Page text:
Tuesday, August 25, 2009

Devil's Advocate

I'm all about abortion. I love that it's an option. I love that it's legal. I love that it's so common.

But then again....

While I do dislike those ambiguously pro-choice statements (e.g. abortion should not be used for birth control), and wish they didn't pervade anti- and borderline pro-abortion rhetoric, I can't say I disagree 100%. And it's not because the thought of abortion weirds me out, or because I have moral/ethical limitations on my pro-choice stance.

The primary reason I will concede that abortions should occur less frequently in this country has to do with the state of health care. Our providers and facilities are operating in a free market system, virtually unregulated. Abortion services, like any other material goods, follow the rules of supply and demand, and subsequently price, in this lame for-profit health market. A high number of abortions, like a high number of any other type of procedure or health service, drives up the cost of health care in the United States and makes all types of health services prohibitively expensive, even for us insured folk. Condoms: cheap. Abortions: expensive. And even though abortion procedures have taken the smallest blow as far as inflation, they are still expensive enough to raise eyebrows.

Let's say Heaven smiles upon us and blesses us with a single-payer system (thanks, God! We knew it would take nothing short of a miracle!). While the proverbial public option would open doors (literally!) for millions of people, we would have to control costs. That means no coverage for certain services, potentially salary caps for providers, and the promise of some red tape. In the family planning/reproductive health segment, cost-cutting can be accomplished most easily by providing damn good preventative services and reducing the demand for abortion. I'm all for that. It's analogous to providing nutrition and exercise counseling to obviate the potential for open-heart surgeries and diabetes testing supplies. And I don't think anyone can argue with me that gastric bypass should not be used as "obesity control". It's just downright risky. Why treat when we can prevent? And not that we can prevent everything, and not that good treatment ain't worth it's salt. It most certainly is. But either way we make sacrifices; I am willing to sacrifice a few abortions if I knew that equally many pregnancies could be avoided. And it's not just pregnancies we avoid. Do you know how many teenagers are infected with chlamydia and gonorrhea every year? Hundreds! Literally hundreds! These kids need education, they need treatment, they need to understand that CT/GC are the least of their troubles, and that the HIV/AIDS prevalence in the District of Columbia is three times the national prevalence. Yikes! If a new health plan can make health information and services accessible to young people, minorities, rural folks, everyone, then we wouldn't need to fight so hard and so tirelessly to keep abortion legal.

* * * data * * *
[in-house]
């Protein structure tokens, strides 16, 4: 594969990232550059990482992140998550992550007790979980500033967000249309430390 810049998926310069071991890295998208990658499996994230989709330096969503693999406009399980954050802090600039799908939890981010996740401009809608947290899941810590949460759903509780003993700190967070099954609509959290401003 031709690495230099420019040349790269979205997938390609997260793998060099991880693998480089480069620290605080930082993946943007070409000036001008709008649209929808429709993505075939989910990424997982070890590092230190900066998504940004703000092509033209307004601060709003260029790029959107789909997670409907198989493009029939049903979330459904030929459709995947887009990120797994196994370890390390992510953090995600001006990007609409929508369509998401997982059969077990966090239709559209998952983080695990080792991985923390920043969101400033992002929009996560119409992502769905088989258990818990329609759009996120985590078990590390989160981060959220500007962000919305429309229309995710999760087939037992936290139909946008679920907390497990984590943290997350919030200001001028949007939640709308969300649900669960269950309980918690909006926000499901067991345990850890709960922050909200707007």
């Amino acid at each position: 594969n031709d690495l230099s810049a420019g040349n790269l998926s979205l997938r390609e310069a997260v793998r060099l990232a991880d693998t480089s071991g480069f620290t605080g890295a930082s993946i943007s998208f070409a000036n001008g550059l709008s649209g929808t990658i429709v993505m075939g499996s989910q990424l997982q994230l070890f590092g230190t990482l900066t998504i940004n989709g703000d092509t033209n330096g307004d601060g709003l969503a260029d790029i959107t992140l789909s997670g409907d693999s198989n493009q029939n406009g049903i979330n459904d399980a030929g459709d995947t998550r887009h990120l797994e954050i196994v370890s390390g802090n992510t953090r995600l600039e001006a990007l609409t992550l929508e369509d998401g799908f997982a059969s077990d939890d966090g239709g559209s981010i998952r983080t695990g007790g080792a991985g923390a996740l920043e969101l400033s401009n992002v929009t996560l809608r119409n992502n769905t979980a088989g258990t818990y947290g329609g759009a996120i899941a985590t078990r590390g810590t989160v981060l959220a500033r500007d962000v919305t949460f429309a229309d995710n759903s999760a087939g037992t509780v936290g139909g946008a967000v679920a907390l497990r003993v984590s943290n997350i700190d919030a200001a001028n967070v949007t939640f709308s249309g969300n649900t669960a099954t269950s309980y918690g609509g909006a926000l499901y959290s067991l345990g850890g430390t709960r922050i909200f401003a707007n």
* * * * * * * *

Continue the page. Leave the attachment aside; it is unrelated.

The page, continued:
1 comment:

  1. I've used the gastric bypass analogy as well. It's not that we WANT to have abortions, it's not like going through that experience is something FUN and EXCITING that women aspire to. It's a medical necessity, a last resort. Why is it a last resort? Because mistakes happen. Because birth control is too expensive if you don't have insurance, or just lost your insurance. Because there is not enough education -- and in some places, there is gross MISeducation telling kids condoms don't work. Because there is shame in sex and condoms. Because there is rape.

    Also, because there are complications in pregnancy. It sucks, but it happens, and it's real.

    This is why we need to keep the last resort of abortion open as an option for women. Why doctors need to be trained in these procedures.

    We all want abortion to be less common, but in order to get there, we need to provide information and access to birth control. We need to make sex less taboo.

    But even if everyone were on mandatory birth control, mistakes would still happen. Rape, sadly, would still happen. And preempclampsia (sp?) and other complications would still happen. So we still need to keep the option open.


This is not a debate forum -- there are hundreds of other sites for that. This is a safe space for abortion care providers and one that respects the full spectrum of reproductive choices; comments that are not in that spirit will either wind up in the spam filter or languish in the moderation queue.